Abrupt Rash with Painful, Nonpruritic Purpura on the Lower Extremities
Am Fam Physician. 2018 Nov 1;98(9):607-608.
An 80-year-old man presented with a painful rash on both lower extremities. The rash developed six hours after the patient took naproxen for chronic knee pain, and it progressed in an ascending fashion. The patient had a history of atrial fibrillation, chronic obstructive pulmonary disease, hypertension, hyperlipidemia, and moderate osteoarthritis.
Physical examination revealed tender, nonblanching, nonpruritic purpura on the lower legs (Figure 1). Biopsy of the skin lesions showed neutrophilic infiltration of capillaries and venules, fibrin deposits, tissue necrosis, and extravasation of red blood cells.
Based on the patient's history, physical examination, and biopsy findings, which one of the following is the most likely diagnosis?
A. Cutaneous leukocytoclastic vasculitis.
B. Immune thrombocytopenic purpura.
C. Kaposi sarcoma.
D. Schamberg disease.
The answer is A: cutaneous leukocytoclastic vasculitis. Leukocytoclastic vasculitis is a small vessel vasculitis that is also known as hypersensitivity angiitis, drug-induced vasculitis, and hypersensitivity vasculitis.1 It is characterized by leukocytoclasis, a process of neutrophil infiltration, degranulation, and subsequent cell death that leads to the release of inflammatory mediators and vascular damage.1 Leukocytoclastic vasculitis may cause only cutaneous symptoms or may involve other organ systems such as the joints, kidneys, and gastrointestinal tract. It occurs equally in men and women and at any age.1
The classic presentation of cutaneous leukocytoclastic vasculitis includes nonblanching, nonpruritic, palpable purpura and petechiae on the legs or areas with tight-fitting clothing.2 Less common clinical findings include urticarial plaques, vesicles, bullae, pustules, and livedo reticularis.2 Leukocytoclastic vasculitis can be caused by medications, foods, infections, collagen-vascular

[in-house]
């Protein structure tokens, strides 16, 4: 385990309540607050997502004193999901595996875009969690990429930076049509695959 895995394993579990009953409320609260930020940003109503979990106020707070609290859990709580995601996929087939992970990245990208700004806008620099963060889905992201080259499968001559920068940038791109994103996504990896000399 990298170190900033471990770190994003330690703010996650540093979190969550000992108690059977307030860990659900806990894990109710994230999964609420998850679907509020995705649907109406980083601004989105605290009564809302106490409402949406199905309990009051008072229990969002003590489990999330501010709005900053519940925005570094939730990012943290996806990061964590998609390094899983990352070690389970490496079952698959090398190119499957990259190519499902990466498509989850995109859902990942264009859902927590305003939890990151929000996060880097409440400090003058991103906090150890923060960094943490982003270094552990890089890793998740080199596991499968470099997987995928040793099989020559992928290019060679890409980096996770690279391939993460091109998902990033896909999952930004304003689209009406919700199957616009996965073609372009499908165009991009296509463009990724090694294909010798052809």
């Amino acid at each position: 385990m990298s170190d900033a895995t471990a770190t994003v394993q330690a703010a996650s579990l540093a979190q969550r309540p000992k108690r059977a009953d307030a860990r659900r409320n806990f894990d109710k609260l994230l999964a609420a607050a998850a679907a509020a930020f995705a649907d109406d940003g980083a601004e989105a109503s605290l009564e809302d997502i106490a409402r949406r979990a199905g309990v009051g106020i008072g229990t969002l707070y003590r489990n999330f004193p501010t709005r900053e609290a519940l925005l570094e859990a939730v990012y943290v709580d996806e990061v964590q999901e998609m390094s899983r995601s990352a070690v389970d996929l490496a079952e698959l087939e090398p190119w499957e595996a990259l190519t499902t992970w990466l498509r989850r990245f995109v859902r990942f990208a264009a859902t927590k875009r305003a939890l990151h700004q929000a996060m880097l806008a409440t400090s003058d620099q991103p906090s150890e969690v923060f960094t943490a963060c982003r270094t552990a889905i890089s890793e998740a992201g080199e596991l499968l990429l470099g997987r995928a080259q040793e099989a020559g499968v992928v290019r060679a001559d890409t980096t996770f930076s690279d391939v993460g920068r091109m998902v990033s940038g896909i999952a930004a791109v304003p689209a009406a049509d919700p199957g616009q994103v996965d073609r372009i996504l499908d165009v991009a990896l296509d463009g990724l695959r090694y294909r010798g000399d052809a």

Referencesshow all references
1. Mackel SE, Jordon RE. Leukocytoclastic vasculitis. A cutaneous expression of immune complex disease. Arch Dermatol. 1982;118(5):296–301....
2. Leavitt RY, Fauci AS. Polyangiitis overlap syndrome. Classification and prospective clinical experience. Am J Med. 1986;81(1):79–85.
3. Aounallah A, Arouss A, Ghariani N, et al. Cutaneous leukocytoclastic vasculitis: about 85 cases [in French]. Pan Afr Med J. 2017;26138.
4. Martinez-Taboada VM, Blanco R, Garcia-Fuentes M, Rodriguez-Valverde V. Clinical features and outcome of 95 patients with hypersensitivity vasculitis. Am J Med. 1997;102(2):186–191.
5. Loricera J, González-Vela C, Blanco R, et al. Histopathologic differences between cutaneous vasculitis associated with severe bacterial infection and cutaneous vasculitis secondary to other causes: study of 52 patients. Clin Exp Rheumatol. 2016;34(3 suppl 97):S93–S97.
6. Cooper N, Bussel J. The pathogenesis of immune thrombocytopaenic purpura. Br J Haematol. 2006;133(4):364–374.
7. Vitale F, Briffa DV, Whitby D, et al. Kaposi's sarcoma herpes virus and Kaposi's sarcoma in the elderly populations of 3 Mediterranean islands. Int J Cancer. 2001;91(4):588–591.
8. Coulombe J, Jean SE, Hatami A, et al. Pigmented purpuric dermatosis: clinicopathologic characterization in a pediatric series. Pediatr Dermatol. 2015;32(3):358–362.
9. Hirschmann JV, Raugi GJ. Adult scurvy. J Am Acad Dermatol. 1999;41(6):895–906.
A collection of Photo Quizzes published in AFP is available at https://www.aafp.org/afp/photoquiz.
This series is coordinated by John E. Delzell Jr., MD, MSPH, Associate Medical Editor.
Previously published Photo Quizzes are now featured in a mobile app. Get more information at https://www.aafp.org/afp/apps.
The editors of AFP welcome submissions for Photo Quiz. Guidelines for preparing and submitting a Photo Quiz manuscript can be found in the Authors' Guide at http://www.aafp.org/afp/photoquizinfo. To be considered for publication, submissions must meet these guidelines. E-mail submissions to email@example.com.
Copyright © 2018 by the American Academy of Family Physicians.
This content is owned by the AAFP. A person viewing it online may make one printout of the material and may use that printout only for his or her personal, non-commercial reference. This material may not otherwise be downloaded, copied, printed, stored, transmitted or reproduced in any medium, whether now known or later invented, except as authorized in writing by the AAFP. Contact firstname.lastname@example.org for copyright questions and/or permission requests.
Want to use this article elsewhere? Get Permissions